sounded like a bugle through the marOur bargain was here interrupted by ket, Hy, sir!-Hy, Mr. Combsbrush! the arrival of a Frenchman, a little ye're no gaun till leave me for a sare gentleman with spectacles on nose,' pence? Come here and tak the fishwho, on surveying the fish on Kathie- we manna be ower hard.—Isbel, haud rine's table, exclaimed, « Vat ugly your basket.'-- I returned again to the devil! are dese poissons-fishes, dat stall, having, as I conceived, gained is, I mane, goot voman?'_ Poison, my point; and Katherine was in the Sir! -Na, they re nae mair poison than act of putting the cats in the basket ony fish in the inarket:--them that eats upon the woman's shoulder, when I paddocks need na be fear'd for sea- thought I perceived that she had cats, I think- ut that cod's head changed the fish I saw on her table ye're looking at, (for the Frenchman for smaller ones.--As this is a comliad fixed his eyes very knowingly upon mon trick in the market, I made no this article, I'll gie you very cheap secret of my suspicions, and taxed her ye'll get it for saxpence'- Mon roundly for the imposition. You are Dieu ! a sixpence for dat head of cod; ower auld farrent, ma bonnie man, I dat is trop cher, my goot voman, ver see; ye'll scarcely let poor folk live much too dear; but I vill for de head now-a-days ;' and upon my insisting give twopence ;-or if you give me dis for others, she produced out of a creel, tail along vid head, all in one bargain, where were some dozens of the same den ver vell; I vill take for one penny animals, the identical fish which she more, dat is all.' -- Weel, weel, tak had exhibited on her table when I first them, an nae mair about it. Whare's accosted her. your cadie, or hae you a clout?'_ Blind Isbel and I now proceeded to 'Stop un little, my goot voman,' said a stall opposite, where haddocks were the Frenchman, spreading a dirty the chief fish exposed to sale. A lady pocket handkerchief, which he drew was at this time cheapening a few of from a ridicule in his hand; stop un them. I'll gie you a dizzen a nice little time, my mistress, till I put de fish anes for twa shillings, mem.'- 'Two in dis ridicule;' and having finished shillings ! replied the lady; I would stuffing the mutilated fragments of the give you a shilling for them, provided cod-fish into the little basket, he paid they were new caught, but they don't, his three-pence and went away,not, I think, seem very fresh.'— Fresh, however, without turning back several mem! they were ta'en out o' the sea times to look at the dog-fish, and mut- this mornin'; ye surely dinna ken tering as he went along, Vat ugly caller fish when ye see them. Look devil, dat poisson, ugly devil certaine at that,' said she, putting a slimy thumb ment.'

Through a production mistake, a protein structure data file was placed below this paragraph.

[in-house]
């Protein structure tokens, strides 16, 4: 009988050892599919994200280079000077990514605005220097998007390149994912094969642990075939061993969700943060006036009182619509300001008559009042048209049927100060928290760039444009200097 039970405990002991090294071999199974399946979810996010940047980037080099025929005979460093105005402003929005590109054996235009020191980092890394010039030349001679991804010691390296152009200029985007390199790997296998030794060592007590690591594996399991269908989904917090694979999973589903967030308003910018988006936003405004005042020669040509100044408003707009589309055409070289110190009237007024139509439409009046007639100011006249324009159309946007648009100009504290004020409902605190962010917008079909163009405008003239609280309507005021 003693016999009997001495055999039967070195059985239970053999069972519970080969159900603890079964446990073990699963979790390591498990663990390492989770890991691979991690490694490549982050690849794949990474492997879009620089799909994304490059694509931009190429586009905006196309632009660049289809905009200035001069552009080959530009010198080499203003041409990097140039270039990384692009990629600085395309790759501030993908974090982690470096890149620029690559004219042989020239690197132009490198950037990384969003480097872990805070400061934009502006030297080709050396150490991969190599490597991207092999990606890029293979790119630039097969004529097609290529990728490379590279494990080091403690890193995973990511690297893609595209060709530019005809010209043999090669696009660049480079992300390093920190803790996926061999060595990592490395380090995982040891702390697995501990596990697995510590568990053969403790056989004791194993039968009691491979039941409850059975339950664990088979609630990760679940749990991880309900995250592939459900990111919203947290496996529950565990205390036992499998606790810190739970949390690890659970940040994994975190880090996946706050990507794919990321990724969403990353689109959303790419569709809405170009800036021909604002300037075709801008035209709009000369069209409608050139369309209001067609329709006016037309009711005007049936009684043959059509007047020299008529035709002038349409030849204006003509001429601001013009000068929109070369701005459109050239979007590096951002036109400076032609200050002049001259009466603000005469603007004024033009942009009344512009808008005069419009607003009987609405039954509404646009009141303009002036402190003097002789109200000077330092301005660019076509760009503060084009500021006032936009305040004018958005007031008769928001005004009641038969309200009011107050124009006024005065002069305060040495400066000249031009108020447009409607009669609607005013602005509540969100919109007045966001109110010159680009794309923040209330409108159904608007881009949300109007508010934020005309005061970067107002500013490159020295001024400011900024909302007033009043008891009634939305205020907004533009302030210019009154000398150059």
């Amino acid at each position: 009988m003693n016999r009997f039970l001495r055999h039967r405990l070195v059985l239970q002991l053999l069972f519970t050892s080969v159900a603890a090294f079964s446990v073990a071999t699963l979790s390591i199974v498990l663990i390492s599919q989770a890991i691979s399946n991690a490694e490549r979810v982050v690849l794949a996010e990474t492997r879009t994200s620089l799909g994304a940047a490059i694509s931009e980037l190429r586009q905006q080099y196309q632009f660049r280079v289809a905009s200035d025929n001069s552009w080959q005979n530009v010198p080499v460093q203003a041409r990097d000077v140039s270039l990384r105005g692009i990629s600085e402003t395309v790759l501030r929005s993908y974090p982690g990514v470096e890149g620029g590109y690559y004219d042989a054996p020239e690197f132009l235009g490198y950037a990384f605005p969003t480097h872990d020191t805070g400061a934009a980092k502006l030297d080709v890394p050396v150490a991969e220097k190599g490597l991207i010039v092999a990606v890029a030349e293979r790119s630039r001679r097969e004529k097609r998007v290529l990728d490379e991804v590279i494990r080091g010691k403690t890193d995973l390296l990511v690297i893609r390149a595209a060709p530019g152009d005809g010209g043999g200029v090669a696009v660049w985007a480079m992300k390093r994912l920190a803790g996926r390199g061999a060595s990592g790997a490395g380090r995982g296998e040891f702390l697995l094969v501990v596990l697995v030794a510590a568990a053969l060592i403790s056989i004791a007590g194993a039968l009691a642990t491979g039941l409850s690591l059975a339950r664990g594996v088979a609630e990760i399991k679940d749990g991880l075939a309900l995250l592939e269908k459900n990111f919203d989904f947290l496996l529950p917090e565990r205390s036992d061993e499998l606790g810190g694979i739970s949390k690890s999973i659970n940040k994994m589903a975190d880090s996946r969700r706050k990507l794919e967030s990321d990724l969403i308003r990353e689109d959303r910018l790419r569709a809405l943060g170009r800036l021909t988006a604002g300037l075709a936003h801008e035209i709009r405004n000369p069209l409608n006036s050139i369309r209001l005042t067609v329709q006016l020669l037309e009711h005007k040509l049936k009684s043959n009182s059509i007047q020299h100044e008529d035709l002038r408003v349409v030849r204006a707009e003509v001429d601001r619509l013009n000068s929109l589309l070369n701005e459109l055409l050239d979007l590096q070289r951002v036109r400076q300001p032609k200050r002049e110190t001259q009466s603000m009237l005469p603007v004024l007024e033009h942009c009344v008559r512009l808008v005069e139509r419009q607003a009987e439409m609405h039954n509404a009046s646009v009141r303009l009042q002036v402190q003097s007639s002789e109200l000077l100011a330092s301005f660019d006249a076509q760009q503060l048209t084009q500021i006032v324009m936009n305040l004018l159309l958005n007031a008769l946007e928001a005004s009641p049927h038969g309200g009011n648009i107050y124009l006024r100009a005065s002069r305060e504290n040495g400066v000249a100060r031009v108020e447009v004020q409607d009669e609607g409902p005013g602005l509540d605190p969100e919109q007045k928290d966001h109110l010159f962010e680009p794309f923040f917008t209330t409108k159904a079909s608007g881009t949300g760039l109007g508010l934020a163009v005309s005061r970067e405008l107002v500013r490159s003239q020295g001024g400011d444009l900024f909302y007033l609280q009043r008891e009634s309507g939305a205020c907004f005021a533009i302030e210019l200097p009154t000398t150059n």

in the opening of the gills, to shew their Now that man's awa, I'll tell you untarnished redness. The fish, notMr. Combsbrush, ye's get the cats for withstanding the honest woman's asthree shillings,' said Katharine, cand severations, had certainly been kept a I'll gie you half a dozen o’thae Aukes day or two, and were not just such hadto the bargain.'- No, no,' replied docks as a connoisseur would have pur1, - that won't do, Katherine; I won't chased. The lady looked doubtingly give more than two shillings-not one for a moment, and then having made farthing.'—- Eh, I canna tak that, up her mind, shook her head, and resir; but mak it saxpence mair, and moved to another stall. My friend the they're yours—it'll aye be a dram to fis, wife, as she was retiring, began u, soliloquy, in which, (like many of my Lodge, as some ither folk hae done, friends in the theatre when speaking mind that,” said Jenny, cresting her aside,) she said, loud enough to be head, and looking a triumph. And heard by the lady, “Stinkin' ish!-go, then addressing me said, “See sic turthat's a gude ane. I wish ye may be bots, sir; I sellid Bailie Mucklekite the as caller yoursel.--Stinkin' haddies ! — neighbour o’ this ane, for hall-a-guinea, lingle-tail'd jade, for a' your silks !-No no a quarter o an hour ago,' Tibby fresh !-clap a kail-blade to your ain was pluck, however, and had deterend, ma leddy!'- You are in a mon- mined not to give up the contest. Comstrous passion to-day, Nelly,' said I; ing close up to her younger antagonist,
what's the matter? — Naething at a' in the attitude above described, and sir, but for folk comin' to the market putting her very red weather-beaten that disna ken fish when they see them. face so close to Jenny's that their noses They had better be playing their pianos almost touched, she broke out like a at hame. I like best to deal wi' gen- torrent, 'Did ye say I was fou, ye limtlemen. Come, see what ye’re for the mer?-will ye tell me that again to my day, and I'll mak ye right :-are ye for face, and I'll ring the mutch aff your a rawn fluke, or a nice maiden skate? head, ye-ye-impudence that you